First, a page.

• The student is under a terrorist like attack by the unknown evils residing just outside his knowledge and performance base that poise credible threats that will cause him to:
  • feel helpless and become unwilling to effect solutions
  • adopt a sense of hopelessness toward any positive change
  • disrupt his previous study and flying schedules
  • have feelings of suspicion, anxiety and fear about events only in his mind.
  • What the student should do is to build a support system via other pilot acquaintances, internet news groups and family.
  • Second, the student should work with his instructor to design an action plan of things to do that will emphasize any positive aspects and self-efficacy. You do not dig your way out of a hole.

    Taking Chances

  • We have no means to measure the willingness of an individual to take risks.
  • We have no means to measure the amount of luck an individual will have in a given situation.
  • It is recurrent training that will expose a pilot to the latest additions and retractions in the flying process.

    Driving vs Flying
    If they taught people to drive like they do to fly you would have to:
  • Know how to deal with (or avoid) every kind of weather.
  • Know every system in your car, and how it works.
  • Be able to read a map, and memorize every symbol on it to make sure you never get lost.
  • Accurately estimate fuel usage (to the minute), understand the optimum power settings for duration
    and range, be able to predict varying performance based on weather and temperature variables.
  • Memorize the motor vehicle laws.
  • Check your tires and brakes prior to driving.
  • Practice a tire blowout at 70 mph.
  • Get special training to drive in bad weather.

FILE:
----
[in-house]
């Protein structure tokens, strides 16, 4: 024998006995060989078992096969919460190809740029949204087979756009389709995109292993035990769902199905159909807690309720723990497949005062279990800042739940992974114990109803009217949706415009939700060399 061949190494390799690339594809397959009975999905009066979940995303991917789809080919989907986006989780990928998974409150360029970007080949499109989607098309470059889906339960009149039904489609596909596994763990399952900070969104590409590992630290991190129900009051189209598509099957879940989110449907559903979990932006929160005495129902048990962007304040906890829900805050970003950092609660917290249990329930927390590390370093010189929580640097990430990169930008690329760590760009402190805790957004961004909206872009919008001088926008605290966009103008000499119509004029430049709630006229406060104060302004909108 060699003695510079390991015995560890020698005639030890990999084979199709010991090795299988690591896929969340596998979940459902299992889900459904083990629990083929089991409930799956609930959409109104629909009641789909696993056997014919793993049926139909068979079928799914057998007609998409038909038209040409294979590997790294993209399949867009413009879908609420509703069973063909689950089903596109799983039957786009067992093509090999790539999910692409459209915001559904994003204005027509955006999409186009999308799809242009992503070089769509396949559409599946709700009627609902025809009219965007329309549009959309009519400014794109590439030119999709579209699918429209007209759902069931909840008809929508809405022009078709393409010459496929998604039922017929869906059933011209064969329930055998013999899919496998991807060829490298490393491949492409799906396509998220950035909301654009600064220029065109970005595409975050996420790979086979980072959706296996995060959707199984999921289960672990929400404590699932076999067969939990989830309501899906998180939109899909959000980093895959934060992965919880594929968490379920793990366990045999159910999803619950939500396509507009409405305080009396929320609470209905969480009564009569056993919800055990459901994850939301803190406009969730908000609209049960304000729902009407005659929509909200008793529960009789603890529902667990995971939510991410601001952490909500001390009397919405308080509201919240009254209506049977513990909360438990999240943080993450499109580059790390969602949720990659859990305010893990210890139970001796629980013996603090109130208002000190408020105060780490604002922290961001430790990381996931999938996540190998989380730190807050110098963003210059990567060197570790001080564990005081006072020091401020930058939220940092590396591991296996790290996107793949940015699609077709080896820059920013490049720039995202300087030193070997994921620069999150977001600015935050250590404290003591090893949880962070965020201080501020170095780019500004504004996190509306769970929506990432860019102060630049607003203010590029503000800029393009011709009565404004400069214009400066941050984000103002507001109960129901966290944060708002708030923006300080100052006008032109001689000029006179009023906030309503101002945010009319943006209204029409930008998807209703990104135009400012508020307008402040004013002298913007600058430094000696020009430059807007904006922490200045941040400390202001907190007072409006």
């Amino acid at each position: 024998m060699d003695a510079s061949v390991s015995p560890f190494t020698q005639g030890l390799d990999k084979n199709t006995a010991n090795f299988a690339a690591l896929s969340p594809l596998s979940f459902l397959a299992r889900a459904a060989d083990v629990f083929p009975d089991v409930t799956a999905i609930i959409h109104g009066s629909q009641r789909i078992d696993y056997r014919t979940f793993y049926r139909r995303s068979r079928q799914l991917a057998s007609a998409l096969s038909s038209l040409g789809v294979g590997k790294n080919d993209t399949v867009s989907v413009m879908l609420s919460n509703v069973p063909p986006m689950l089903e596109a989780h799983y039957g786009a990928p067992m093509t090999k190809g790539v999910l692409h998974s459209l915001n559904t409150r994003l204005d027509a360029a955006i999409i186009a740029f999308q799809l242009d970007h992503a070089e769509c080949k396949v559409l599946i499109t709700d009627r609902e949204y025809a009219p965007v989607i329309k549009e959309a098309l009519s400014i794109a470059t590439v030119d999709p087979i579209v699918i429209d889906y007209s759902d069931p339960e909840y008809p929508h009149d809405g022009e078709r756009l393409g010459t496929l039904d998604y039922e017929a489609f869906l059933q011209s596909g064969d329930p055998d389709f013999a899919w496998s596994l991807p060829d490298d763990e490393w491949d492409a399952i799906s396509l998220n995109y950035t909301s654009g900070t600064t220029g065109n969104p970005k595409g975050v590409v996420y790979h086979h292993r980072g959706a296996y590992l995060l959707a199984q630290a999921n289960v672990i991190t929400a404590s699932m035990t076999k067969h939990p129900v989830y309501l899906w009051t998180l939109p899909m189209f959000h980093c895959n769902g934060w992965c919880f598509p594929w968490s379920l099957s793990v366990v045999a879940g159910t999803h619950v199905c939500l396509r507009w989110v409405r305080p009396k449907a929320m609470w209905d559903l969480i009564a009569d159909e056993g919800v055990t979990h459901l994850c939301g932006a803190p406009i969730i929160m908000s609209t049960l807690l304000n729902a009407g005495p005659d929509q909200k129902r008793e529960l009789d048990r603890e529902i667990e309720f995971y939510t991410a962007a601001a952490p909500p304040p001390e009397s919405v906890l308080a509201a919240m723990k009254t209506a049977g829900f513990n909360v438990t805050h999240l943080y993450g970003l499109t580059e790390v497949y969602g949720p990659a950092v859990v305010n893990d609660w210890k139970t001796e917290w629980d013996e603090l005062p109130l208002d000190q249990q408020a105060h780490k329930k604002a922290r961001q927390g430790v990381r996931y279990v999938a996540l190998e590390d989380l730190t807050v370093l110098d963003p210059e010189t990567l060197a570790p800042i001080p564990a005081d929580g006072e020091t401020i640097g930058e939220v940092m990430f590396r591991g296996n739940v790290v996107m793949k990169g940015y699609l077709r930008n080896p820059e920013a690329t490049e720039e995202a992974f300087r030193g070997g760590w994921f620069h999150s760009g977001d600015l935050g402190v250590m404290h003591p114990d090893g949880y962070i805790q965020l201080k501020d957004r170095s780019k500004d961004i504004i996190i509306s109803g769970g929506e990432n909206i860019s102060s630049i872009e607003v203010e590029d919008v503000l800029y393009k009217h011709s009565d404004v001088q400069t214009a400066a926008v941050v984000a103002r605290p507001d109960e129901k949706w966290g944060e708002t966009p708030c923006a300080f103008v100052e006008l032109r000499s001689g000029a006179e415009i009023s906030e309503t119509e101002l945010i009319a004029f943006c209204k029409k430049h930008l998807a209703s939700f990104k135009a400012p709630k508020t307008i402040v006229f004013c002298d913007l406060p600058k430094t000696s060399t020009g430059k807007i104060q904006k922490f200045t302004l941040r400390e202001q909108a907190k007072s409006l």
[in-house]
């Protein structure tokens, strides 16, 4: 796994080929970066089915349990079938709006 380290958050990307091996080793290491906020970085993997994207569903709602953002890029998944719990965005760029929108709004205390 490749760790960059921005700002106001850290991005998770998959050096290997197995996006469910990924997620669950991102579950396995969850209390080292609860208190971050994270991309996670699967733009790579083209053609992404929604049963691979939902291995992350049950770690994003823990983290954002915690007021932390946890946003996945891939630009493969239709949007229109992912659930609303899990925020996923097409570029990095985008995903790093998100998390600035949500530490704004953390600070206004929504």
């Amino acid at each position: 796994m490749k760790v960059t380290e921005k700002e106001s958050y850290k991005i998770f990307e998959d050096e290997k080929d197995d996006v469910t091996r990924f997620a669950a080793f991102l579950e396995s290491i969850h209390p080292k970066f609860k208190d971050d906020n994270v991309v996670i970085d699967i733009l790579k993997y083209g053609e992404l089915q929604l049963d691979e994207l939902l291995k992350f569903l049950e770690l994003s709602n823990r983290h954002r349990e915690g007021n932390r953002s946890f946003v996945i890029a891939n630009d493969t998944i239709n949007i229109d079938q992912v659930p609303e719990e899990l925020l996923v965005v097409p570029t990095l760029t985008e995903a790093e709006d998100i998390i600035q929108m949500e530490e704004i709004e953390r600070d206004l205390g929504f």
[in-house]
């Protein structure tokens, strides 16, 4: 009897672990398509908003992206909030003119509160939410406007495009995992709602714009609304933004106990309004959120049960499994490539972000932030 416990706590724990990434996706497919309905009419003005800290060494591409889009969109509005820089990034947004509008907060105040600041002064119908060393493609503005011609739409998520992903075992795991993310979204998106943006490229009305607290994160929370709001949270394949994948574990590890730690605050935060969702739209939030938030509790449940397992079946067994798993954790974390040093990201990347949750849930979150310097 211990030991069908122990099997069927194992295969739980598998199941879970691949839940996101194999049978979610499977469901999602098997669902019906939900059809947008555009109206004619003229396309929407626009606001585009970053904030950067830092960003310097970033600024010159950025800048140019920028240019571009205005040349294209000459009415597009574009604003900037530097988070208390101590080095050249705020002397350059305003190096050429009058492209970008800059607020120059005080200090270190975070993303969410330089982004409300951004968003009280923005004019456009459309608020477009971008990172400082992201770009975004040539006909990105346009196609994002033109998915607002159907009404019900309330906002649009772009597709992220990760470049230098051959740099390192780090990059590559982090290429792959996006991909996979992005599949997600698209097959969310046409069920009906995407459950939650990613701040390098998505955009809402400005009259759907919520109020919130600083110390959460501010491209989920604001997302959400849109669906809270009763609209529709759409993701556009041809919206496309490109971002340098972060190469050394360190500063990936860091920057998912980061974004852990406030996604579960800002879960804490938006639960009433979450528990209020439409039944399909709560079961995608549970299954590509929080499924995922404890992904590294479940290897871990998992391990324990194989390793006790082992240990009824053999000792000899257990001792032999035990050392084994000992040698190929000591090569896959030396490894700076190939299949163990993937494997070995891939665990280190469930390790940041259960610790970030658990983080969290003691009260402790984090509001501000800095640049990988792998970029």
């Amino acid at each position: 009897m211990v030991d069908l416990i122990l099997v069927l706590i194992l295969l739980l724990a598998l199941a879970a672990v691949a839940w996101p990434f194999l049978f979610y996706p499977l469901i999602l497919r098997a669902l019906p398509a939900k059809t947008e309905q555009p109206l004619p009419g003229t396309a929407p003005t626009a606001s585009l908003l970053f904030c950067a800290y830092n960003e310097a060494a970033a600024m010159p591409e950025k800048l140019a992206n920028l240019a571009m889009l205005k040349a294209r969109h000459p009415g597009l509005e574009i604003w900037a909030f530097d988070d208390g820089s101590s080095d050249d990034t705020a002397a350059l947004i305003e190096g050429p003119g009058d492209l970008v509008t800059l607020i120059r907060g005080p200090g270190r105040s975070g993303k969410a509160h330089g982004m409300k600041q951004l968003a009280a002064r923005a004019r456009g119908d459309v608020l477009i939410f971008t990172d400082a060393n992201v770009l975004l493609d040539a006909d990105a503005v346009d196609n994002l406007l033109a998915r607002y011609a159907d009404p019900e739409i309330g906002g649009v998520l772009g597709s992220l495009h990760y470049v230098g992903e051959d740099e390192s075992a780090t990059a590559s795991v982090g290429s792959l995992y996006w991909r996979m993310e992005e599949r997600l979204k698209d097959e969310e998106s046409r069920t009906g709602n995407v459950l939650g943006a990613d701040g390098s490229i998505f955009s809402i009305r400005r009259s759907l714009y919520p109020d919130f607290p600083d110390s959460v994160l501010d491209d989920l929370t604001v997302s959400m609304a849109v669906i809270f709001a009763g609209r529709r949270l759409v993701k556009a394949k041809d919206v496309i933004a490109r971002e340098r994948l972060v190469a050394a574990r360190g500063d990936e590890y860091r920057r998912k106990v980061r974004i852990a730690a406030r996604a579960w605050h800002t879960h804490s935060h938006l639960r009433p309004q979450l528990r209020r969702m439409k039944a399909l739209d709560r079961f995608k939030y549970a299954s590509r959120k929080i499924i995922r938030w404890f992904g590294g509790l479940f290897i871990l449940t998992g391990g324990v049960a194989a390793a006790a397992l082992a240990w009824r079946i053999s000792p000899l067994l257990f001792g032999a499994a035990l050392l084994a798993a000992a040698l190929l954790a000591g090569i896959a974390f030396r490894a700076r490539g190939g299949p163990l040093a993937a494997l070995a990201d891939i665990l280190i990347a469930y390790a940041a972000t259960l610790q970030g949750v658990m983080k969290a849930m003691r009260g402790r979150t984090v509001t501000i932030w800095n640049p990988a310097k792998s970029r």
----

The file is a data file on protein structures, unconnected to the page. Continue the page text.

• Get a checkout in any new vehicle you wanted to drive and if it was a high performance vehicle get
    even more training and a signoff from an instructor saying you are ok to drive that type of car.
  • Take a driving test every 2 years to make sure you are still a safe driver.
  • Must have less than a .04 blood alcohol level and not be within 8 hrs of your last drink.
  • Pass a medical exam every 2yrs if you are over 40 and every 3 years if you are younger.
  • Simulate a crash from a bridge into a lake, and memorize the procedures that would afford the best
    chance of survival and escape.
  • And then...they'd let you go around the block for a couple months, and if that worked out ok, you'd be
    able to go to the next town with the instructor's written permission.
  • After a time, you'd take a written examination to demonstrate your knowledge of the above, and if that
    worked out ok, you'd get to spend hours with an examiner to deem you safe to carry passengers.
  • After all that, you'd be sharing the road with others who've gone through the same training as you did.
  • Despite all this, once in a while an accident would still occur.

Last Modified September 22, ©2019 TAGE.COM